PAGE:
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The Bidjigal (also spelt Bediagal) people are a group of Indigenous Australians living to the West of Sydney. Their geographical location is confusing, as they seem to have been based in southern Sydney, in the region between the Cooks River and the Georges River and yet also seem to have inhabited land in Hills District of Sydney, in what is now Baulkham Hills.

Others say that the Bidjigal people span from La Perouse, Botany Bay down to the Illawarra. The language group to which they belong is Dharawal, which spanned from Sydney to Jervis Bay.

Attenbrow (2002) discusses their possible origin and location, and concludes that the question is "somewhat vexed", while Kohen (1993) suggests that there may have been some confusion between two distinct groups: the Bidjigal (living in the Baulham Hills area) and the Bediagal at Botany Bay in the Salt Pan Creek area. If this is the case, then this article is about the Bidjigal people living in the Baulkham Hills area.

The Bidjigal are sometimes said to be a clan of the Dharuk people, and sometimes a clan of the Eora people, and this may result from the confusion described above. However, it is also possible that they were a distinct group with their own Bidjigal language. The name Bidjigal means plains-dweller in the Dharuk language.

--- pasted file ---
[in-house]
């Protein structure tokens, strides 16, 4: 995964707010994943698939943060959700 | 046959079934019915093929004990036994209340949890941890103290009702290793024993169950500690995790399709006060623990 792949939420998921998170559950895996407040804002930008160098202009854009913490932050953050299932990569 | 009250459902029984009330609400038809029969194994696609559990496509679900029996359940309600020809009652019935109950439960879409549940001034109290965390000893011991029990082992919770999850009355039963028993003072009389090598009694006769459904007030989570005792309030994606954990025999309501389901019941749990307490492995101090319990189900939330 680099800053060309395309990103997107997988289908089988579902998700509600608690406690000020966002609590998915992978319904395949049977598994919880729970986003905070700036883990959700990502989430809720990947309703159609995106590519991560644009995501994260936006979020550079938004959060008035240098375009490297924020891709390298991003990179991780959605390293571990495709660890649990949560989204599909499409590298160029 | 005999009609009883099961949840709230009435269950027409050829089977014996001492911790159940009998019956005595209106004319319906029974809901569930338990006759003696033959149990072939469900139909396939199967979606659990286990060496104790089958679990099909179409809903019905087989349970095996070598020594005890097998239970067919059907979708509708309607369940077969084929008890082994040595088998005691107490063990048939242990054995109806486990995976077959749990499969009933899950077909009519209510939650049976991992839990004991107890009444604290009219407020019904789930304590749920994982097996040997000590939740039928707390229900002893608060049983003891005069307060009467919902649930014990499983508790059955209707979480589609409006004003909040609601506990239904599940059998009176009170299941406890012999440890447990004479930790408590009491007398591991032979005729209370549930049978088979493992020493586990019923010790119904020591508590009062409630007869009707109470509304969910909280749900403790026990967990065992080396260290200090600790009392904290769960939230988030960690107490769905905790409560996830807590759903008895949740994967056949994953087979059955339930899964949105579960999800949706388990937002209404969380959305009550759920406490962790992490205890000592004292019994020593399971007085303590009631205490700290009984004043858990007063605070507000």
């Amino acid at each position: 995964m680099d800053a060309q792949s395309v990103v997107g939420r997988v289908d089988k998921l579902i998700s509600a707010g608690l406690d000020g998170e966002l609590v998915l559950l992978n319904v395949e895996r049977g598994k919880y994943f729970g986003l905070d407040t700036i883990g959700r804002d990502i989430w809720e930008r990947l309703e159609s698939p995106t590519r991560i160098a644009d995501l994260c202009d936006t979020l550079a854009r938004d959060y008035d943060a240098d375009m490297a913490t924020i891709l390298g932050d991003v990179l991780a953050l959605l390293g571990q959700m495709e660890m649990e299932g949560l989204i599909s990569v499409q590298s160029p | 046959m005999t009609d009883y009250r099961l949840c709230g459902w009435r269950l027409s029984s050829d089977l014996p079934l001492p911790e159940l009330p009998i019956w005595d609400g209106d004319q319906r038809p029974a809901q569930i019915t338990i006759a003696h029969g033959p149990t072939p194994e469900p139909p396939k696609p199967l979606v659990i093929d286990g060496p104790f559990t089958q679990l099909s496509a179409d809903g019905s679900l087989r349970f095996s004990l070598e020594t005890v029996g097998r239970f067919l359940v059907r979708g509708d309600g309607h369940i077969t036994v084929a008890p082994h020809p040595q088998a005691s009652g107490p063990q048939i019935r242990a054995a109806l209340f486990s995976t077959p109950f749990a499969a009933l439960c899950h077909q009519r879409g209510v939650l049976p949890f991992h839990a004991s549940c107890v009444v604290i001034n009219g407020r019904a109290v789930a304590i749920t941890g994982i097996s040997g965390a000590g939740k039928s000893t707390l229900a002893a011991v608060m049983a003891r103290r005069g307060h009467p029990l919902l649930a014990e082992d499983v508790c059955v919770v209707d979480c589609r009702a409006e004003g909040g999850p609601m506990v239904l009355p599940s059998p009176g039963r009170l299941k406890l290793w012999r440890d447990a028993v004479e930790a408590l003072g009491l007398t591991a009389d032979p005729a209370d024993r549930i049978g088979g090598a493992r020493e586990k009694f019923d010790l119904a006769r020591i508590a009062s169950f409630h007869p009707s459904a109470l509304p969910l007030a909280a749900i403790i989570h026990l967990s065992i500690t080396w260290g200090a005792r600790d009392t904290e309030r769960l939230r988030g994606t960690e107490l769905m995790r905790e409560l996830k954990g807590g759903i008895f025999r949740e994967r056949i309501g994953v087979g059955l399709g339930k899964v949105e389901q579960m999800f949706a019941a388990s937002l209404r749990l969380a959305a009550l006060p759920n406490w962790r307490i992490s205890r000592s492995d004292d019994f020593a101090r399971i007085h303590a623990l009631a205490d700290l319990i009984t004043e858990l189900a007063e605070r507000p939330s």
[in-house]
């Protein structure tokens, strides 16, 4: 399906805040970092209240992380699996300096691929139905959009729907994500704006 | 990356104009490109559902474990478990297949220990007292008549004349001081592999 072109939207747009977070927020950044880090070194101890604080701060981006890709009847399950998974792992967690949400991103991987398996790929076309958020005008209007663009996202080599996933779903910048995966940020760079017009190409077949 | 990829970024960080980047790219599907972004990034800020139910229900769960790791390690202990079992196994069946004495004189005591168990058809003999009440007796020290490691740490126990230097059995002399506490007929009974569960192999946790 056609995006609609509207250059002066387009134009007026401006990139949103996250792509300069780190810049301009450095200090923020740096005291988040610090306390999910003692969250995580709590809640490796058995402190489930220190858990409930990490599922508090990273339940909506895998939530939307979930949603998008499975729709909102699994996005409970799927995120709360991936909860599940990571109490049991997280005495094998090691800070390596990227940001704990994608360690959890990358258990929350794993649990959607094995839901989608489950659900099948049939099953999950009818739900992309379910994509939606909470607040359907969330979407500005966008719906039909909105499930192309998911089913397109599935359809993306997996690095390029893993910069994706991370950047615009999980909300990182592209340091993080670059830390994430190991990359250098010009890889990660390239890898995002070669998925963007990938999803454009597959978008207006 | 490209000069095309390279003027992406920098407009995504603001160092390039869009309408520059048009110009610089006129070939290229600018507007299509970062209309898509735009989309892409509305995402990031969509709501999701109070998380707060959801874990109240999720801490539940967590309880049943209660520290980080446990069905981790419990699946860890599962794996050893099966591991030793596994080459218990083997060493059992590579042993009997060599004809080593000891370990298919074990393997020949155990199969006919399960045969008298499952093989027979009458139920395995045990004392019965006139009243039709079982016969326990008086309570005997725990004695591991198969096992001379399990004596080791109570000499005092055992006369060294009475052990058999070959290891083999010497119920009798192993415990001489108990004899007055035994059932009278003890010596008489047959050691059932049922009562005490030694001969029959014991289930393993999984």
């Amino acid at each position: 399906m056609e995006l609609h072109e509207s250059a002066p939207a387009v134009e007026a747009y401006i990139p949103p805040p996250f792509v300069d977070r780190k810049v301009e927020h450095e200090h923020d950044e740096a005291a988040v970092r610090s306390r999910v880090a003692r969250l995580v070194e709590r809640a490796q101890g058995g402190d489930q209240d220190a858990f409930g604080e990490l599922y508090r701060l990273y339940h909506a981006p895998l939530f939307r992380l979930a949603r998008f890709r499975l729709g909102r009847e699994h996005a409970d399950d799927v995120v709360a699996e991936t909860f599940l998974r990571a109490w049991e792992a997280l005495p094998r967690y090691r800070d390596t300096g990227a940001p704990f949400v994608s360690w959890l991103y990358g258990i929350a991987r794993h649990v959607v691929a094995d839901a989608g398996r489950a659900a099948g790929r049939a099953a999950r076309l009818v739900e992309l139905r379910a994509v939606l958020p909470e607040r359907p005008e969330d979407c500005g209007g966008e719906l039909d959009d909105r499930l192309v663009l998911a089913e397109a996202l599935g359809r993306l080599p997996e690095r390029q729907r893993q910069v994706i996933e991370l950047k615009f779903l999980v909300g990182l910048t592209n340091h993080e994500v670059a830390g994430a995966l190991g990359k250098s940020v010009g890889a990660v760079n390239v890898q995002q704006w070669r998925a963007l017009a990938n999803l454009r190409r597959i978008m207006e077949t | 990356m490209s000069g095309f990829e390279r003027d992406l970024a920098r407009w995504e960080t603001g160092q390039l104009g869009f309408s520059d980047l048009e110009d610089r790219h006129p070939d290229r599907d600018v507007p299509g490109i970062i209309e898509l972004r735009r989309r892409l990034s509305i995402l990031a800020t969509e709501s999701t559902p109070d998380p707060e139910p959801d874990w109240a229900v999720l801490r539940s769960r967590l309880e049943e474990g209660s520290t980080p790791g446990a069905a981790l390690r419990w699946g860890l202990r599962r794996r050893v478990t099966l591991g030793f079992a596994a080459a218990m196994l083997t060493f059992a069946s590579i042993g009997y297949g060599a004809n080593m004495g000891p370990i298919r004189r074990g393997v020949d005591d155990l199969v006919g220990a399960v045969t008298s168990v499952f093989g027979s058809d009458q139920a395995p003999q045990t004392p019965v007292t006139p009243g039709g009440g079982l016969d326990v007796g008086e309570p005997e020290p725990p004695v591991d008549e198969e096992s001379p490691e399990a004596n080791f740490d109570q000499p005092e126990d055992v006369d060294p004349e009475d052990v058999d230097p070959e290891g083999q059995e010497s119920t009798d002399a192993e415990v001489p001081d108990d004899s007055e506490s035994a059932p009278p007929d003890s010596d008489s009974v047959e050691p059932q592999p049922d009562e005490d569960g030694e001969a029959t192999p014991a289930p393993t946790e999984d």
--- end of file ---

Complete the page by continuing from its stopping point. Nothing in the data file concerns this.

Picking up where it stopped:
Perhaps the most famous Bidjigal person was Pemulwuy, who successfully led Aboriginal Resistance forces against the British Army before finally being captured and killed (and eventually beheaded).

The name of the Bidjigal is today remembered by the name of Bidjigal Reserve, in Baulkham Hills, Castle Hill, Carlingford, North Rocks and Northmead to the North-West of Sydney. The Bidjigal Reserve was known as Excelsior Park until 2004. It is the site of the earliest known Aboriginal occupation of Sydney.

See also[edit]


  • Attenbrow, V., 2002, Sydney’s Aboriginal Past, UNSW Press
  • Kohen, J., The Darug and their Neighbours: the traditional Aboriginal owners of the Sydney region. Darug Link in association with Blacktown City Council 1993 p 21

Further reading[edit]

Willmott, E., 1987, “Pemulwuy – the rainbow warrior”, Weldons.